Reigning Men is what some men do best

Reigning Men is what some men do best


Reigning Men

My receipts for the Reigning Men’s exhibition.

Reigning Men: Fashion in Menswear, 1715–2015 was an unforgettable exhibition at the Powerhouse Museum in Sydney which ran from 2 May to 14 October 2018.

It was enjoyed on its second last day of viewing in Sydney before the entire collection was gathered up and transported back to Los Angeles for curatorial attention. The exhibition is to tour again so, if you missed it in Sydney Australia, there is a chance to see it in North America in 2019.

The title Reigning Men: Fashion in Menswear, 1715–2015, is correct because the exhibition explores the history of men’s fashionable dress from the 18th century to the present day.  It has some amusing pieces such as a 1980s swimming thong, a purple quilted dressing gown with matching smoking cap and a long skirted (bifurcated) tuxedo outfit for formal wear.

Reigning men

An Urban Cowboy look.

The exhibition organizers call it “… A riot of colour and style.” Its literatures says the display is the largest and most important menswear exhibition assembled to date, and one which explodes the myth that menswear is restrained.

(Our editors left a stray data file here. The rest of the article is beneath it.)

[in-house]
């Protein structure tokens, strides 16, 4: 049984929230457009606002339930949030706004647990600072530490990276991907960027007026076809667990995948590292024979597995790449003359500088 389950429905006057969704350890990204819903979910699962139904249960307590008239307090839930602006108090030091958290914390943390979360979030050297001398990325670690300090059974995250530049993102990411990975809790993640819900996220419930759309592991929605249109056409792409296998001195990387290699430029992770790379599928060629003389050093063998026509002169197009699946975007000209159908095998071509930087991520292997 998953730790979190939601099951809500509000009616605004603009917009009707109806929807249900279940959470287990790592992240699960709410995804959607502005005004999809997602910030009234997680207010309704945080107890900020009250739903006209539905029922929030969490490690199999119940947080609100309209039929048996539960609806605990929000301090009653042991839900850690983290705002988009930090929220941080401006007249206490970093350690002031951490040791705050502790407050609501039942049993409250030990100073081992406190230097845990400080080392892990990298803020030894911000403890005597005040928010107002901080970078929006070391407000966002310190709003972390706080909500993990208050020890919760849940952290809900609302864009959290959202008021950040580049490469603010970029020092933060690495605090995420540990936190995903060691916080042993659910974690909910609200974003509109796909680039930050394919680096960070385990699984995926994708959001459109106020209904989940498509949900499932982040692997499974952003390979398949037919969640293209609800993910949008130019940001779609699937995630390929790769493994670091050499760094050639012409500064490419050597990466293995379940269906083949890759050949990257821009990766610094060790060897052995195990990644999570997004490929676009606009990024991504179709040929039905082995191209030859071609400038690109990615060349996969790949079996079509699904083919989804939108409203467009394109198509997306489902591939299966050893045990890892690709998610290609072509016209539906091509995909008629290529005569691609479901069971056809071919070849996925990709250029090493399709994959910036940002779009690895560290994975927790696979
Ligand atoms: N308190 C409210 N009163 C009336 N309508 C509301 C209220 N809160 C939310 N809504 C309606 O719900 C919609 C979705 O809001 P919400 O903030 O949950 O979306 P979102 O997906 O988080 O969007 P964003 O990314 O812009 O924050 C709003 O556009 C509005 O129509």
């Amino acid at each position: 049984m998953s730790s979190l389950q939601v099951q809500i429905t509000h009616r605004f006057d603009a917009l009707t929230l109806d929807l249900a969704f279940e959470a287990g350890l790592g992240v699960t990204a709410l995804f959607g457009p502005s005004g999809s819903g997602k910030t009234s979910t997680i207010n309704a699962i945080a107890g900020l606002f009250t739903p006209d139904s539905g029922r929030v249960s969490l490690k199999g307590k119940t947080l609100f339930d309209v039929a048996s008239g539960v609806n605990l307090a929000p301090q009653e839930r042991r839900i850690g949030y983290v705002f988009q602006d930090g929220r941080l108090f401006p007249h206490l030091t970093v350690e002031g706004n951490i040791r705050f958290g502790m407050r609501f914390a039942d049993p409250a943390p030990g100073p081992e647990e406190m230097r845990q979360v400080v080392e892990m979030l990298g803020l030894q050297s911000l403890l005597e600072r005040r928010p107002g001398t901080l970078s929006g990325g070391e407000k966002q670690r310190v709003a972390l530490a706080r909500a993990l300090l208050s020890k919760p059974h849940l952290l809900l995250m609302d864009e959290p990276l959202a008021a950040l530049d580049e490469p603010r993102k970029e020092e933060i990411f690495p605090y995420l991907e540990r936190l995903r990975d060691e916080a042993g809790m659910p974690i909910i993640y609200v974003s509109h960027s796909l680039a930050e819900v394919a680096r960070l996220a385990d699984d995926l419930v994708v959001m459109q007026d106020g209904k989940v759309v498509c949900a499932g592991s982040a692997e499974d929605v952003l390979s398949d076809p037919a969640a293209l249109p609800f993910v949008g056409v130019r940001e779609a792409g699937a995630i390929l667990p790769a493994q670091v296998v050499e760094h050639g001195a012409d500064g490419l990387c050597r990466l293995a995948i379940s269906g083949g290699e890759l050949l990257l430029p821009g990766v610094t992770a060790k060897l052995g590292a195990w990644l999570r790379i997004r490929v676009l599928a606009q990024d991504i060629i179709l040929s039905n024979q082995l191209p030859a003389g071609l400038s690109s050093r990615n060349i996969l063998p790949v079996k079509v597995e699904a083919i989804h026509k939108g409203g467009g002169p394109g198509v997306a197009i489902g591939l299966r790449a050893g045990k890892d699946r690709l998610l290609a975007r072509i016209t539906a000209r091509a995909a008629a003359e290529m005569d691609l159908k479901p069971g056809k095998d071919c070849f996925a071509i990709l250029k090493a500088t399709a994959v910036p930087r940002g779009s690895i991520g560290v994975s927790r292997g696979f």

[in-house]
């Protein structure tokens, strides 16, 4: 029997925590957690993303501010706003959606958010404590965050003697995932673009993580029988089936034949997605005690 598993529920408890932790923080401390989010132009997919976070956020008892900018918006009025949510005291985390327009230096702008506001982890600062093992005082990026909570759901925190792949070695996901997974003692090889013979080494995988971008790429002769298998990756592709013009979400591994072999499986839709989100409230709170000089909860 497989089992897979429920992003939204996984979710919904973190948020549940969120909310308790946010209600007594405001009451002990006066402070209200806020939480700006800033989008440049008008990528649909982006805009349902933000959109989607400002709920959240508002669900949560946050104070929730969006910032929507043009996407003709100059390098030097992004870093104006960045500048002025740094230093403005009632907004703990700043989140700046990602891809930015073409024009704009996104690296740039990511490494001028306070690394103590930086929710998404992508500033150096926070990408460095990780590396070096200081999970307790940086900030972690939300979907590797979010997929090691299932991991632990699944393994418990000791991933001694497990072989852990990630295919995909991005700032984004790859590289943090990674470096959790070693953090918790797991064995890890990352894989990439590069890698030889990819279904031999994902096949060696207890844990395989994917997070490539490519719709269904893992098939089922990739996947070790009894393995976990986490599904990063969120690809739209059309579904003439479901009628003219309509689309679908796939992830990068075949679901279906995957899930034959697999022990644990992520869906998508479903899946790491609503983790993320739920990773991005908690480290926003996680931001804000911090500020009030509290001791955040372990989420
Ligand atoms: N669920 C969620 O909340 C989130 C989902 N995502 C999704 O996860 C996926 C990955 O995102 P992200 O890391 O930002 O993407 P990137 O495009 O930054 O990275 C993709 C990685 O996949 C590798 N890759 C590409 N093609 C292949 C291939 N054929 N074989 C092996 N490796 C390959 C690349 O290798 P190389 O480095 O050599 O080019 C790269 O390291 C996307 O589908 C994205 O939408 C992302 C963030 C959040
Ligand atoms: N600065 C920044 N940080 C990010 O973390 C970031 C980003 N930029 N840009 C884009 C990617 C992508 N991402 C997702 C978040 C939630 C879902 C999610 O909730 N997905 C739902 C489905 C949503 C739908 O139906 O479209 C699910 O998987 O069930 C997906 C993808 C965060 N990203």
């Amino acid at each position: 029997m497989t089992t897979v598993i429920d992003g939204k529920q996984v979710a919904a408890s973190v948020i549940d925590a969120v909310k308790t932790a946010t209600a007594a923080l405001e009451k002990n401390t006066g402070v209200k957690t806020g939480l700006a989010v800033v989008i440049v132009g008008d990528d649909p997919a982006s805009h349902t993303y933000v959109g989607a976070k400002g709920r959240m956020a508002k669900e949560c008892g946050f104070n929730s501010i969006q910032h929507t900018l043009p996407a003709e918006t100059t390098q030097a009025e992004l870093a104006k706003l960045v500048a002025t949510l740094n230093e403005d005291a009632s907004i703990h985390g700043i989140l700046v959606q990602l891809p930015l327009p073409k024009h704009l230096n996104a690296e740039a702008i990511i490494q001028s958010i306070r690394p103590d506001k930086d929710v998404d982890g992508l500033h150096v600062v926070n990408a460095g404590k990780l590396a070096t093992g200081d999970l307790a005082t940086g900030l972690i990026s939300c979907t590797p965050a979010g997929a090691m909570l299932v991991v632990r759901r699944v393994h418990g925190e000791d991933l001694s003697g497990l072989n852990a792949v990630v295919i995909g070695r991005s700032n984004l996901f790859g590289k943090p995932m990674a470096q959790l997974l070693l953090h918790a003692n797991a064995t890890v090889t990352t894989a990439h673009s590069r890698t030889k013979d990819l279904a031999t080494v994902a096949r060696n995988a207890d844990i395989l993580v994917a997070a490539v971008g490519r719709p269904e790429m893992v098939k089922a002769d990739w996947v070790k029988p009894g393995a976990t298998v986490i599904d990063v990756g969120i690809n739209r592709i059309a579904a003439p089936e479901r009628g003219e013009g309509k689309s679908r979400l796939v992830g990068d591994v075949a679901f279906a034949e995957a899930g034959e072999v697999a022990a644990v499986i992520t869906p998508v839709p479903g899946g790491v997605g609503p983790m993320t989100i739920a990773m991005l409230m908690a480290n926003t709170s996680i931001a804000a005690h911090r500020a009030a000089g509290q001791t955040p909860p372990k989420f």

In pouring over the garments with English friends, many items were admired for their display of aristocratic tones which are rarely seen in Australia.

Reigining men

Red-purple striped silk for ‘at-home’ lounging.

The exhibition literature suggests that: “Beginning with the 18th century, the male aristocrat wore a three-piece suit conspicuous in make and style, and equally as lavish as the opulent dress of his female counterpart. The 19th-century “dandy” made famous a more refined brand of expensive elegance which became the hallmark of Savile Row, London’s celebrated street of bespoke tailors. The mid-twentieth-century “mod” relished in the colorful and modern styles of Carnaby Street, and the 21st century man – in an ultra-chic “skinny suit” by day and a flowered tuxedo by night – redefines today’s concept of masculinity.

The exhibition features more than 130 garments by designers including Alexander McQueen, Burberry, Calvin Klein, Chanel, Giorgio Armani, Gucci, Jean Paul Gaultier, Louis Vuitton and Yves Saint Laurent. The most familiar American themed items were the Urban Cowboy look and the 1960-70s hippy with patchwork shirt and leather  trousers. For fashion and design students, the exhibition makes connections between history and high fashion with relevance to European Imperial and Colonial adventures to Asia and Africa in the 18th century.

Reigning men

Text on formal wear and bifurcated items.

Reigning men

Formal wear. Note the long skirt on the model (right).

While the displays drawing primarily from the Los Angeles County Museum of Art’s (LACMA), fashion collection, the exhibition traces cultural influences over the centuries with examples of European adaptions to cope with extremes of heat, humidity and cold weather.